In September 2002 a new monument was unveiled at the city bridge in honor of the British Suffolk Regiment that liberated the city of Weert on September 22, 1944. The monument replaced the blue metal plaque that had been attached to the wall of the service building of the city bridge. The monument was unveiled in the presence of some veterans of the Suffolk Regiment amongst whom Trefor Lewis from South Wales was present. (Photograph)

On September 3rd, 1944, Radio Oranje (the Dutch national broadcast station from the UK) reports the surrender of Brussels. The hearts of the citizens of Weert are filled with hope for a forthcoming liberation. The thunder of heavy artillery can be heard from Belgium each and every day. On Thursday September 21st, 1944, the excitement in the city can be felt everywhere. Head over heels, cellars are being converted into shelters. The praying of their rosaries is rudely being disturbed by explosions from the direction of the Zuid Willemsvaart.

The German explosives engineers comply with their tasks thoroughly. The Biesterbrug, the city bridge, the railway bridge and the bridge at lock XVI are destroyed and a red glowing night sky signifies the fires at the barracks behind the Van Hornekazerne. Around midnight a deadly silence envelops the city. Weert has become no man’s land. The last Germans withdraw behind the Wessem-Nederweert Canal en from the direction of the Belgium Hamont the scouts of the British Suffolk Regiment approach. They gather in the area of the present holiday resort “De Weerterbergen” in order to advance in the direction of Weert. When at first daylight Weert wakes up, the British continue their attack into the direction of the railway bridge and soon the rumors sing around in the streets: “The English are at the canal.”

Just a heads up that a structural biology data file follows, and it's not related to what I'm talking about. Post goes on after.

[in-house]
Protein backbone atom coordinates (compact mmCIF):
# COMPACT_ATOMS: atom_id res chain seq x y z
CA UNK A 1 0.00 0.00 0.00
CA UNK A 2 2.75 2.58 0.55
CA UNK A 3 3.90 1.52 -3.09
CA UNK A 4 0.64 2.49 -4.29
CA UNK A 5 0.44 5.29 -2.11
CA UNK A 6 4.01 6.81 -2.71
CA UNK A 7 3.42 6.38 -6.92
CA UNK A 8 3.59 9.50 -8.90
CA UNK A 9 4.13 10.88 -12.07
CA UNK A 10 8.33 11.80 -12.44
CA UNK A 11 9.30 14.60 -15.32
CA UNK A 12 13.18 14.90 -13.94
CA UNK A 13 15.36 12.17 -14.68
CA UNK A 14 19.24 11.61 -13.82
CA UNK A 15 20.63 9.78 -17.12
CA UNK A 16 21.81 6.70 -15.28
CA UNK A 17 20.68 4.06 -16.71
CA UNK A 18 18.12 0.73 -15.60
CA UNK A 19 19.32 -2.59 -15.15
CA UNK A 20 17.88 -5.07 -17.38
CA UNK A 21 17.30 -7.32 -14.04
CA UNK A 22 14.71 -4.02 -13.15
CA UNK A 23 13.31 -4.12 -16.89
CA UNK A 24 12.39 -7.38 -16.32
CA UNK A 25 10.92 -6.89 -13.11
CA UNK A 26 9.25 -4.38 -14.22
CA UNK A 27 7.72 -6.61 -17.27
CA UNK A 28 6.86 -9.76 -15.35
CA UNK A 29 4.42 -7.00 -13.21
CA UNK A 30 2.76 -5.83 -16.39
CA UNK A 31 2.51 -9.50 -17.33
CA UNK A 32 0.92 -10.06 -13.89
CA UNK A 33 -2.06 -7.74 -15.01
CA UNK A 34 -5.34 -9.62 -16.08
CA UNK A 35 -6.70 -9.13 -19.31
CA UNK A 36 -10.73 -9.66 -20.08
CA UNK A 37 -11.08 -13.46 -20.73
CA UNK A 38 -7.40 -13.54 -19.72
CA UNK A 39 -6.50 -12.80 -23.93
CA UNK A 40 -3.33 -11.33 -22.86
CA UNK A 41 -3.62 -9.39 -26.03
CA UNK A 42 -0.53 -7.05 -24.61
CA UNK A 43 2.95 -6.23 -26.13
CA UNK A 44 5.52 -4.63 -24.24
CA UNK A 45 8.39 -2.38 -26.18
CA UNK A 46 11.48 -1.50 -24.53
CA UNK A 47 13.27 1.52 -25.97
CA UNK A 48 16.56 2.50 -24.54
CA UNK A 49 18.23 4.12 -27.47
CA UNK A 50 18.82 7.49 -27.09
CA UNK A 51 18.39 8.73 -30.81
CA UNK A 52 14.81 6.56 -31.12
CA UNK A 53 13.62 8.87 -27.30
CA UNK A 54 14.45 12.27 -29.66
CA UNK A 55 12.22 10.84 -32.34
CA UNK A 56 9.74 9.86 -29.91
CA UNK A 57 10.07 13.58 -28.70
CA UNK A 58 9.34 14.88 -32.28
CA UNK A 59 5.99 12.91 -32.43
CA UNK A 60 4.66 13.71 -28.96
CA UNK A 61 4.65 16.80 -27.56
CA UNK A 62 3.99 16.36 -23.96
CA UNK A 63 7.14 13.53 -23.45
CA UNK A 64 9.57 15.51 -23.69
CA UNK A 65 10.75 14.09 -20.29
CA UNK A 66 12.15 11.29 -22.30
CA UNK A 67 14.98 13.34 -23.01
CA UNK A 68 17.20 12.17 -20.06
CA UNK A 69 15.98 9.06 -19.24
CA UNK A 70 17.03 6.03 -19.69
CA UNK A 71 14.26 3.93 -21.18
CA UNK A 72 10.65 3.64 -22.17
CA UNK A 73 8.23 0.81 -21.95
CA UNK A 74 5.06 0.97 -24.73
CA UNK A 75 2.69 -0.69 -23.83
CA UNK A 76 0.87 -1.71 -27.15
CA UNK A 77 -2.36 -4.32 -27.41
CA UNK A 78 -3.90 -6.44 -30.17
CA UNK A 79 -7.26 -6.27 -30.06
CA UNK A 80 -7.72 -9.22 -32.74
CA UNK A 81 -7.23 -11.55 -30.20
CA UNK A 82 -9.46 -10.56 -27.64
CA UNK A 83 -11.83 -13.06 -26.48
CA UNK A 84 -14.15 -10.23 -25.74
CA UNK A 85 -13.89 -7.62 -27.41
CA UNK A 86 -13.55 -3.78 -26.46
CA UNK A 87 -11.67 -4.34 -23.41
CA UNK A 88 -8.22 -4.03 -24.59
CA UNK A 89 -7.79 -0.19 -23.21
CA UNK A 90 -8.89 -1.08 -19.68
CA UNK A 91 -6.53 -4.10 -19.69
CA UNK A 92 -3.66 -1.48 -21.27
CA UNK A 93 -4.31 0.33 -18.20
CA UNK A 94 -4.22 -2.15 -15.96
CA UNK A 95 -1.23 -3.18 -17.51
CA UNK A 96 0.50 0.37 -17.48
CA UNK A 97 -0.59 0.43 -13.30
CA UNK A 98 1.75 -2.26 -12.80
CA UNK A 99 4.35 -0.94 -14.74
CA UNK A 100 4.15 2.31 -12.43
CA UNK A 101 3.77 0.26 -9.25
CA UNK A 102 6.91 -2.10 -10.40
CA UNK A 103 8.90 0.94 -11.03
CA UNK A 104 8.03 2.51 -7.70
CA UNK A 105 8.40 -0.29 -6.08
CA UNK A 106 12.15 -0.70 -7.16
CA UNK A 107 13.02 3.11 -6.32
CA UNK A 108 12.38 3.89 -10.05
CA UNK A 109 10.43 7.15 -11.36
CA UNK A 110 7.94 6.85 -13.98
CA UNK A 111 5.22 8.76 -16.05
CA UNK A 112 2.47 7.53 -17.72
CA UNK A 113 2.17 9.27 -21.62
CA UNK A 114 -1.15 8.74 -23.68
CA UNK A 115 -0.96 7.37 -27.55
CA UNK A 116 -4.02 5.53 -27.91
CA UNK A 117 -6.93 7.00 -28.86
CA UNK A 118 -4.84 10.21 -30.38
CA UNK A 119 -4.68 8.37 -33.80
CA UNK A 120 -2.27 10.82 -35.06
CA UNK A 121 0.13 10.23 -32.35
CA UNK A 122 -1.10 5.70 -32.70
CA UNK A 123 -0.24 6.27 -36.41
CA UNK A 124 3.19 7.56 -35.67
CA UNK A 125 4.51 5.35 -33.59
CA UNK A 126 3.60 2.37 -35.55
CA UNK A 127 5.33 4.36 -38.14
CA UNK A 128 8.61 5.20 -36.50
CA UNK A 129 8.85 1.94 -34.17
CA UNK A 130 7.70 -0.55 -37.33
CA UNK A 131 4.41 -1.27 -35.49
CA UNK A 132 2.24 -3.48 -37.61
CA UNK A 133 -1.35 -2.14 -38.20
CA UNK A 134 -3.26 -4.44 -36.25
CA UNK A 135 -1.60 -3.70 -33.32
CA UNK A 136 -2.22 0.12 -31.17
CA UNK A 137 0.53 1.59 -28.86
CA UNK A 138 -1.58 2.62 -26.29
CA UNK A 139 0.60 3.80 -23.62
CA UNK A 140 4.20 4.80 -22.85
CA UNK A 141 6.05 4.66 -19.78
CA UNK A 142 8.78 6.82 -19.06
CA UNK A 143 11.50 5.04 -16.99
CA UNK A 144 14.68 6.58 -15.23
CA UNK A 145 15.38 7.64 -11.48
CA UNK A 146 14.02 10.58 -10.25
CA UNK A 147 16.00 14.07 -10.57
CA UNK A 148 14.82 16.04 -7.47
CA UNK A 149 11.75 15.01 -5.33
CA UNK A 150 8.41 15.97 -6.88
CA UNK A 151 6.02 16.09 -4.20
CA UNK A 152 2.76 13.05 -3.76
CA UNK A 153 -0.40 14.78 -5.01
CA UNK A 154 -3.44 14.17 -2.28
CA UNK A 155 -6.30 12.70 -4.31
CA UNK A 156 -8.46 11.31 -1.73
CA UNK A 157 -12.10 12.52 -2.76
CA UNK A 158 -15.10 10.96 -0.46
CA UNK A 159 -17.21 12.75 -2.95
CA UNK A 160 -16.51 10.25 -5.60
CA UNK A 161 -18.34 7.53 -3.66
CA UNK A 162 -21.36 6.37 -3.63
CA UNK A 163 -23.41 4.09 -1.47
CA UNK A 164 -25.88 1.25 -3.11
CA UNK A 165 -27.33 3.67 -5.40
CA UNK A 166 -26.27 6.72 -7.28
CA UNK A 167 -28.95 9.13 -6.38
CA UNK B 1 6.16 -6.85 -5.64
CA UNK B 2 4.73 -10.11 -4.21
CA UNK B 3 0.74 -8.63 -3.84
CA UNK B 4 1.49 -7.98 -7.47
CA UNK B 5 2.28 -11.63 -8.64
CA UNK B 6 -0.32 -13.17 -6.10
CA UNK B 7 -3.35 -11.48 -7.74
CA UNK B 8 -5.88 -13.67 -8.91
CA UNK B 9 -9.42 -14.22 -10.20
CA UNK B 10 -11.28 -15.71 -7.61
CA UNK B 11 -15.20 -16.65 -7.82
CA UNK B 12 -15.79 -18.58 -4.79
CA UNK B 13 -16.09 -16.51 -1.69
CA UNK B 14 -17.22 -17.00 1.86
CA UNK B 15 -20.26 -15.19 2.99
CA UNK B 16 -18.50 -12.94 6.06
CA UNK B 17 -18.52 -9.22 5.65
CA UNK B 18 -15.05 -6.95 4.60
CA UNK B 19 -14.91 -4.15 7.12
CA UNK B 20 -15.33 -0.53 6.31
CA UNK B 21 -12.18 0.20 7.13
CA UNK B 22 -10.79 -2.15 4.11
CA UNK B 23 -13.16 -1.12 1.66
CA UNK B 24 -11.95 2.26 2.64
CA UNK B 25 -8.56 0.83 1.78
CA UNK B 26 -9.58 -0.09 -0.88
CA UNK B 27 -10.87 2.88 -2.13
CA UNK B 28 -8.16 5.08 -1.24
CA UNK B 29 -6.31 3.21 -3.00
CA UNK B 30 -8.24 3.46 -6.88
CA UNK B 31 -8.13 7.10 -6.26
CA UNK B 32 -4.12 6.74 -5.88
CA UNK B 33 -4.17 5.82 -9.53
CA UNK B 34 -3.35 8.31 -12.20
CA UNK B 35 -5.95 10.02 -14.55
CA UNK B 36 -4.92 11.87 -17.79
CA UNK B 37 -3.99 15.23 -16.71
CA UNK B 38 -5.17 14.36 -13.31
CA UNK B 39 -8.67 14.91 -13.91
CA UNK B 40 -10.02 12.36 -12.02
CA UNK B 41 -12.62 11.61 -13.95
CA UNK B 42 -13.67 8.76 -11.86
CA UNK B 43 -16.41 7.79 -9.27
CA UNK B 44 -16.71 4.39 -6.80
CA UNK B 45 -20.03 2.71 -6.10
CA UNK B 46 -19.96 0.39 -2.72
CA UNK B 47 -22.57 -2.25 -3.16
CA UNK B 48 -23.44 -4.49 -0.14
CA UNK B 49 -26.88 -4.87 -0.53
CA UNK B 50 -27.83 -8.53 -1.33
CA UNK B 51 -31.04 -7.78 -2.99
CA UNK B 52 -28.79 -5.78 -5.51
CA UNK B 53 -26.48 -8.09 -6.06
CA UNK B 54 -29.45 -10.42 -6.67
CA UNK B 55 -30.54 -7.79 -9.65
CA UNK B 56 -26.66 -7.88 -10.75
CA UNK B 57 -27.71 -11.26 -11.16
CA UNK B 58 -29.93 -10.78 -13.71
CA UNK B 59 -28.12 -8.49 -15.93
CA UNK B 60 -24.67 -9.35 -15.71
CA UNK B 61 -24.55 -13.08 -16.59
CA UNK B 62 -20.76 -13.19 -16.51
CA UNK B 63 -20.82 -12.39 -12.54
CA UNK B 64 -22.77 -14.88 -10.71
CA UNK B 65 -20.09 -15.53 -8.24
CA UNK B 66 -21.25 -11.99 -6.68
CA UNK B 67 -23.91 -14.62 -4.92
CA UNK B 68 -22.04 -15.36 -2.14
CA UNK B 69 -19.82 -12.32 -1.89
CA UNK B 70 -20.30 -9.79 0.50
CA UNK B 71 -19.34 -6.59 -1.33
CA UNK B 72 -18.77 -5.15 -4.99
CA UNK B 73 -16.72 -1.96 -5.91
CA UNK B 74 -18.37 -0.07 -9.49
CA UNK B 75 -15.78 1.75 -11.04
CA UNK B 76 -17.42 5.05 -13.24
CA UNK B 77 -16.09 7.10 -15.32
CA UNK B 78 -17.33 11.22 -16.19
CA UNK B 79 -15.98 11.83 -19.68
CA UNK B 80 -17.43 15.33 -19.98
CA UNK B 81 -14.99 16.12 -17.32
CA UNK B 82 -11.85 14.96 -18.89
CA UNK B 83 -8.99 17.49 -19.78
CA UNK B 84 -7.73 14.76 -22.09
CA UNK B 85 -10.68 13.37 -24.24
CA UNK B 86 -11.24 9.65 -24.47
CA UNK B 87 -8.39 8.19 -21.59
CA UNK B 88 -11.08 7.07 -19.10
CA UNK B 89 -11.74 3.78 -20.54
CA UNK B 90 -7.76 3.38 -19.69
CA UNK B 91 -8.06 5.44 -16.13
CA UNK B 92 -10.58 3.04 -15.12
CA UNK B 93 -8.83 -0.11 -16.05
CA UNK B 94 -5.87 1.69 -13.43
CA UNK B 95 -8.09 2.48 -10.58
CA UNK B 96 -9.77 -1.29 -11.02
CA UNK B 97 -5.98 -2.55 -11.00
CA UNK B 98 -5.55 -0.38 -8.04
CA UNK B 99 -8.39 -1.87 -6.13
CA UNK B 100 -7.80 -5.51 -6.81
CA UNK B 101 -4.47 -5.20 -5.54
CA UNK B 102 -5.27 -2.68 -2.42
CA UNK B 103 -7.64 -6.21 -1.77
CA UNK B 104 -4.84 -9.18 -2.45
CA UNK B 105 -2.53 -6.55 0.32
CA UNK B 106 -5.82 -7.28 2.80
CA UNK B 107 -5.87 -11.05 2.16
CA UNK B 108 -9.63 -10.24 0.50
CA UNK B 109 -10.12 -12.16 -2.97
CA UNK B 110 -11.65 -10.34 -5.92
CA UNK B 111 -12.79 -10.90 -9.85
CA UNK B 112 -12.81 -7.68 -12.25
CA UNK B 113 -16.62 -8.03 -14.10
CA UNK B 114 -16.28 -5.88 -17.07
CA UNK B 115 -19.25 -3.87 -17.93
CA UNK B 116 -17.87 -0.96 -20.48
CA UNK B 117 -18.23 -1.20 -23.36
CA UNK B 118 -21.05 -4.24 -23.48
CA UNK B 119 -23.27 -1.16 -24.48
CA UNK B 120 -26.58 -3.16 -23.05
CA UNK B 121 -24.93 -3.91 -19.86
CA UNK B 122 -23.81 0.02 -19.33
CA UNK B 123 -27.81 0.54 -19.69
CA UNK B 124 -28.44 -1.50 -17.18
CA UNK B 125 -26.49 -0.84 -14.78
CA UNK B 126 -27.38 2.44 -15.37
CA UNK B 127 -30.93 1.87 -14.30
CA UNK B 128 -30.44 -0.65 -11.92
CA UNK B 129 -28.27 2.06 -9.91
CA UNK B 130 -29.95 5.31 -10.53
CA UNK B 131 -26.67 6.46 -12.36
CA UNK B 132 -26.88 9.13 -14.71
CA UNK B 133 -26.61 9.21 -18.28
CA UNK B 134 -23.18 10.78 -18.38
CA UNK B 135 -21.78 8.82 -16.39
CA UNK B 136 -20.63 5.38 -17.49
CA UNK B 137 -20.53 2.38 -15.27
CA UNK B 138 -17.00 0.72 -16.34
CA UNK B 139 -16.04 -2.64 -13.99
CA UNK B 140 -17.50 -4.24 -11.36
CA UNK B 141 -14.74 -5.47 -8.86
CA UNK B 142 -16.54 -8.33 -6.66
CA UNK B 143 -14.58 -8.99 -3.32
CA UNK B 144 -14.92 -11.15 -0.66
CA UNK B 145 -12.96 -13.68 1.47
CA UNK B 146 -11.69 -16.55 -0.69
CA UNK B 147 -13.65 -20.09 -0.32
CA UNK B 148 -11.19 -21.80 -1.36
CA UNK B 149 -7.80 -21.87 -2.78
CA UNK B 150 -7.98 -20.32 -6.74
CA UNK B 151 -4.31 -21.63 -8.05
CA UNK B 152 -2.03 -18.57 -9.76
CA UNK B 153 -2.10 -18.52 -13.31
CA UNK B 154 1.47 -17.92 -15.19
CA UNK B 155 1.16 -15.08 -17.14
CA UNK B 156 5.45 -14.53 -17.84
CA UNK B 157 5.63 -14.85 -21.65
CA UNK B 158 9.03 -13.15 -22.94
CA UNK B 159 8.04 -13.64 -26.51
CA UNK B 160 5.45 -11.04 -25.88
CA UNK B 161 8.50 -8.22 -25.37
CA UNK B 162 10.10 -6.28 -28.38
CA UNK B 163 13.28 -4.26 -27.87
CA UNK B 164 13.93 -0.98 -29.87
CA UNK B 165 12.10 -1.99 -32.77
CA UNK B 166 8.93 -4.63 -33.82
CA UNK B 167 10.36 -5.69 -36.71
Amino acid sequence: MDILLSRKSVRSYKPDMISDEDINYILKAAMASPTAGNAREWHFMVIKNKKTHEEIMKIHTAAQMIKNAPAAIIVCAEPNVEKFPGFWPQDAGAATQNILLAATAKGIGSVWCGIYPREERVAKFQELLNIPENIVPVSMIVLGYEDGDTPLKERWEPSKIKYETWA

Weert celebrates the liberation exuberantly on the 22nd September. Everywhere the national colors red white and blue appear attached to the façades and the citizens adorn themselves with orange even if it is only a small marigold from the borders at the Singels. At the Bassin it is crowded with people. The ‘Tommies’ are being welcomed at the other side of the destroyed city bridge. The assistant of doc Venmans cannot control his joy and swims fully dressed across the canal only to be able to touch a Brit. Crazy of joy some strong citizens of Weert carry the soldier Len Carrington, who was in lead of the head of the column infantry of the Suffolk Regiment, towards the city bridge, on their shoulders and carry him, against all military regulations across the destroyed bridge. Therefore Len Carrington is nominated the liberator of Weert.

With an attack on the area between the Canal of Wessem to Nederweert and the river Maas, which is being announced with a barrage of artillery fire by 400 guns firing 2000 shells per minute, Weert is being relieved from the immediate threat of war on 14 November, 1944.

Annually the liberation of Weert is being memorized with a torch-relay-race Weert - Brussels - Weert and lots of other manifestations.

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  • Text: Organisatie Fakkelestafette Weert
  • Photos: René Winters